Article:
1. Bank Alley Improvement Project (estimated budget $108,000, est. capture 434,000 gl;)

        2. Hanover Square Renovation   (estimated budget $132,000 est. capture 535,000 gl;)

        3. Connective Corridor (estimated budget $3.825m est. capture 15.3m gl)”; deliberately written based on experience with Connective Corridor, designs for phase 1a and 1b were complete, we asked to add green infrastructure, they agreed, we cover costs for design changes


In answer to Mrs. Rapp, Mr. Marko stated the cost for professional services was about $118,000 for the Connective Corridor.  This was because they had already started the project and design changes were necessary to implement green. 


Mrs. Rapp asked if the other projects listed in the resolution had been started.  Mr. Millea stated the Connective Corridor has started. 


Mr. Millea stated this resolution is a cleanup for them.  He asked Mr. Mendez to explain how we got here; have some existing IMA authority for the Connective Corridor in Forman Park.  Mr. Mendez stated there was authority for Forman Park, limited to a particular sum.  His understanding is that other opportunities were identified as the project progressed. 


Mr. Millea continued:

  • Asked to add significant green to Connective Corridor, 15.3m gls of capture for $3.825m; tremendous value, more cost effective to piggy back on projects, partner with someone already putting capital in the ground 
  • Need to contribute to design, pay their vendor; verification by program manager, only pay for green infrastructure


Mr. Millea stated they recently had an instance where a partner wanted to add inserts to storm drains; very beneficial to us from GI and nutrient prospective.  In answer to Mrs. Rapp, Mr. Marko stated the inserts are a screen put inside the catch basin; provides a level of protection before it gets into the green infrastructure.  Mrs. Rapp asked if screens had to be cleaned regularly.  Mr. Millea responded that this is some of the discussion they will be having on these projects, will we put them in and will we maintain them.  Managerially committed up to $900k for phase 1a, bids came in at $778k for green improvements we were making.  We go through a rigorous review process of components, only reimburse up to the bid amount for the technologies put in at our request.  Mr. Marko added we are only paying the actual costs; always work with the partner to make sure bid is structured in a way to itemize the costs for green infrastructure.  In this case it was a specific pay item.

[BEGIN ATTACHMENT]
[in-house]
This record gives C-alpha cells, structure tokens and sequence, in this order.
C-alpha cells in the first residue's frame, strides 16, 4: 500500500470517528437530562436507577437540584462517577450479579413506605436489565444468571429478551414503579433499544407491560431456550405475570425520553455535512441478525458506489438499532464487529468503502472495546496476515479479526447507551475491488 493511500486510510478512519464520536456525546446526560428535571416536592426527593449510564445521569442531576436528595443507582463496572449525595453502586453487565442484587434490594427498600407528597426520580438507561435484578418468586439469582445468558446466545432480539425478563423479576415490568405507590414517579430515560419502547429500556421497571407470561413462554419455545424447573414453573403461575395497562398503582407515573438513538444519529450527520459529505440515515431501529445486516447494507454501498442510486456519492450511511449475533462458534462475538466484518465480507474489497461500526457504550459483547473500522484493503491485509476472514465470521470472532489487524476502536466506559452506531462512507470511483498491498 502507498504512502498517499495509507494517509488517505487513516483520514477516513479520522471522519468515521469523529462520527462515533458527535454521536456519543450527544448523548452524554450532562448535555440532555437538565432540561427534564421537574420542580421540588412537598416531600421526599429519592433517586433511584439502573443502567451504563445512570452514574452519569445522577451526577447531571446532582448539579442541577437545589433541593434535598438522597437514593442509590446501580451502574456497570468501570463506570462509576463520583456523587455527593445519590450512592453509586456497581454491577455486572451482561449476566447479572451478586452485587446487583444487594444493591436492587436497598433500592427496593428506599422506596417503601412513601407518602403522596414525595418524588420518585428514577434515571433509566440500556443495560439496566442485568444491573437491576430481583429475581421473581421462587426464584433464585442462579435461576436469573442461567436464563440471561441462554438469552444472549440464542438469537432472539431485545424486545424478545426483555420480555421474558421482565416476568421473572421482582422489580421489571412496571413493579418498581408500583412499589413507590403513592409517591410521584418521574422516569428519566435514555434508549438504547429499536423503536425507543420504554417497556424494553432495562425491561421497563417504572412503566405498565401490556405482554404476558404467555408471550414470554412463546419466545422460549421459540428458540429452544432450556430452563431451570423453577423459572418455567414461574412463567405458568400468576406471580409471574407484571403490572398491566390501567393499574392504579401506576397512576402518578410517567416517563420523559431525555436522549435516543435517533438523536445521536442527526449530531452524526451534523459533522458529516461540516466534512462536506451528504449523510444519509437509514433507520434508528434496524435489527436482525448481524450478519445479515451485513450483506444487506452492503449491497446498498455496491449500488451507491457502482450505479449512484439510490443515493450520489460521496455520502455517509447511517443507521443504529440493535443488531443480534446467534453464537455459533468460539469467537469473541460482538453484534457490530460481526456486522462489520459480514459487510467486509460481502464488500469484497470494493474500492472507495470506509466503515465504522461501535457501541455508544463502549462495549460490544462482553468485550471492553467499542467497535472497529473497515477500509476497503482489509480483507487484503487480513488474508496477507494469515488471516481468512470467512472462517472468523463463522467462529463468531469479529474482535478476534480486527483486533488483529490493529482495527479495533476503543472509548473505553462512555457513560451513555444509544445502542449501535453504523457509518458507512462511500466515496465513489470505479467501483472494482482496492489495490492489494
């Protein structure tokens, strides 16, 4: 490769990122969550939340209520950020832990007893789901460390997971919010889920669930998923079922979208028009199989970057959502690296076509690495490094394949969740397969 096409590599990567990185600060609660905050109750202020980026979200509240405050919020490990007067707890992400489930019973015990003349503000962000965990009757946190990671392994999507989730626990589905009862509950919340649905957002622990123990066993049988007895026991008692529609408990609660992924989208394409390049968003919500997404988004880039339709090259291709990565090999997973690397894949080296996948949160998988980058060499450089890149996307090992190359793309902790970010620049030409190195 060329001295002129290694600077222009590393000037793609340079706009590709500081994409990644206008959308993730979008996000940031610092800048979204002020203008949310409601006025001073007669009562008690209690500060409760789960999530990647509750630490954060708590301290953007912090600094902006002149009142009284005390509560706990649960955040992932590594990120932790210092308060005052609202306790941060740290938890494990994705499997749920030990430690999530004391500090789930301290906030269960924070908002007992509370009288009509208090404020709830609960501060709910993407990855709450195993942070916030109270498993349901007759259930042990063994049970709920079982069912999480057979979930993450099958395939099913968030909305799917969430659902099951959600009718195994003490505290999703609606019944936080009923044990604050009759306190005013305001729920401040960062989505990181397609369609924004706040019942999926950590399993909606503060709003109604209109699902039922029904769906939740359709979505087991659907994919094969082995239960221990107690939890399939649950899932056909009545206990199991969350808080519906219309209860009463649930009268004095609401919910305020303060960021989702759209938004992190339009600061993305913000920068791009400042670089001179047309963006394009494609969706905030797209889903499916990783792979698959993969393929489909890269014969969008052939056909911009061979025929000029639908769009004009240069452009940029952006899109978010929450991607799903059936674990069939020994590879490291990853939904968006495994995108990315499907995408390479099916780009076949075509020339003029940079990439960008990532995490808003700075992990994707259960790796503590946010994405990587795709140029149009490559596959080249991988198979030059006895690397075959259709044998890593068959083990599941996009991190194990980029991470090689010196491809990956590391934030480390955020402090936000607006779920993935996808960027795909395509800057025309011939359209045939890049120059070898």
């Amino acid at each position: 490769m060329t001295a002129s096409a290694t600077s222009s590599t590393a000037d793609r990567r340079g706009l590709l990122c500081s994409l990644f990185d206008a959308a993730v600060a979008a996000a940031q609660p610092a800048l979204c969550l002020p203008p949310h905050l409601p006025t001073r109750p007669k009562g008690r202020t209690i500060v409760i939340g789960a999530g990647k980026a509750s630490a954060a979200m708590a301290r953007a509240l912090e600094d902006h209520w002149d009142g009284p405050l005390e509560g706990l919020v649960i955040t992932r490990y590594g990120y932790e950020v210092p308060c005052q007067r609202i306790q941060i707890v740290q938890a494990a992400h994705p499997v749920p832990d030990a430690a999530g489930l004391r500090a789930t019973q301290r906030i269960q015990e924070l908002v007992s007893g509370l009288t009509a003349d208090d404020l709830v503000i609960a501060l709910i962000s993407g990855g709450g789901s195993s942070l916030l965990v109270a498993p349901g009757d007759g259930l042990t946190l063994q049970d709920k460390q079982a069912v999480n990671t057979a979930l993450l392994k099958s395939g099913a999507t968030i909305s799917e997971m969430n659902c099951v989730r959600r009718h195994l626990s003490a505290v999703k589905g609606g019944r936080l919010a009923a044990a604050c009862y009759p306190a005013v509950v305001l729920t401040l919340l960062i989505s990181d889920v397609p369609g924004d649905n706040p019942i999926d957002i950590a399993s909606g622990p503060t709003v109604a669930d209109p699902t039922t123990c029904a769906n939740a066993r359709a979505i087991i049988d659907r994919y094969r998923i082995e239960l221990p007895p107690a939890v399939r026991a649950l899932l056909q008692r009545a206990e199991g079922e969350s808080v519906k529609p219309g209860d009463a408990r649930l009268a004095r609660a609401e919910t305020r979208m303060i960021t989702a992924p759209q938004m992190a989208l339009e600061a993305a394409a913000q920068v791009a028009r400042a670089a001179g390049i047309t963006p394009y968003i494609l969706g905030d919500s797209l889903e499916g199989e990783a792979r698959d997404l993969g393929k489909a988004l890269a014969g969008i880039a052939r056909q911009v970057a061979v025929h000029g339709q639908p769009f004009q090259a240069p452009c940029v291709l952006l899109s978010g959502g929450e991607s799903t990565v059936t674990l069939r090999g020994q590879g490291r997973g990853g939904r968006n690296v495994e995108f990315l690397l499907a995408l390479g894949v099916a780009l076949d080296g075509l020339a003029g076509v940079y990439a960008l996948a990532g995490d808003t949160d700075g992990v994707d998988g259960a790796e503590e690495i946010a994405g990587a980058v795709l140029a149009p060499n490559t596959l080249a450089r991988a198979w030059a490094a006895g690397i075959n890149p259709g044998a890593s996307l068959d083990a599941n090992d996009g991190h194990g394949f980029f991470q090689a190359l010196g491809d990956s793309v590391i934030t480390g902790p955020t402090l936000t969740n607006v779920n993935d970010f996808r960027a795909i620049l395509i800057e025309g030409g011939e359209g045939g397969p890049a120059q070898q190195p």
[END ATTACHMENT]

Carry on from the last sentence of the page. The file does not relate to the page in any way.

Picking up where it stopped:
Mrs. Rapp asked how the maintenance was going to be completed.  Located in the city and city project, typically they would perform the maintenance.  Mr. Millea responded that this becomes one of the Commissioners’ challenges moving forward.  A broader discussion on the maintenance program should take place in the future.  Mrs. Rapp agreed, adding this is going to be a big component.  Mr. Millea added they are talking about green jobs, partnerships with nonprofits in the community, connecting our asset management system to our community partners and having a cost effective approach to performing maintenance.  It will be part of WEP’s budget going forward.  Internally they have had a number of discussions on this, as a number of items approved in WEP’s budget last year, have started to move this forward.  We have made great progress improving our asset management systems, have linkage with tablet technology, and can potentially partner with Onondaga Environmental Institute or Onondaga Earth Core. 


Mr. Millea stated he would welcome the opportunity to discuss this, perhaps spend an hour with the committee this fall or winter.  Mrs. Rapp added that without maintenance, all of these things will be spending good money after bad.  Mr. Marko stated the maintenance of green infrastructure is an exchange for the maintenance that would have been involved with gray infrastructure.  He is confident maintenance can be completed for the same funds or less.  They are working together to economize maintenance, being more efficient overall with green and gray.  Mr. Millea added they want to avoid public employees doing that which can be done, more cost effectively, by people in the community.  Mr. Rhoads stated that all of WEP’s assets require a lot of maintenance.  Next year’s budget includes the Clinton project coming online, as well as massive gray projects.  Gray projects have very significant maintenance and utility costs.  The green maintenance discussion is nice to have but let’s not make a mountain out of a mole hill.  He believes the green maintenance is going to be much less than the gray.  Gray projects have to be flushed, and are triple flushed after events.  There is housekeeping and structures.  A tree will last 80 years without a lot of care.  A structure will require ongoing maintenance; painting every couple of years, new roof, etc.


In answer to Mrs. Tassone, Mr. Millea stated the legislature hadn’t approved all the projects on the list.  Mr. Marko stated Upstate University has agreed to incorporate green infrastructure into their projects, they are the property owner.  We would be paying a contribution towards the green portion of the project, much like the Connective Corridor.  This follows a very rigorous process similar to the GIF framework; same funding mechanism calculator etc.  They are asking to execute an IMA instead of a contract.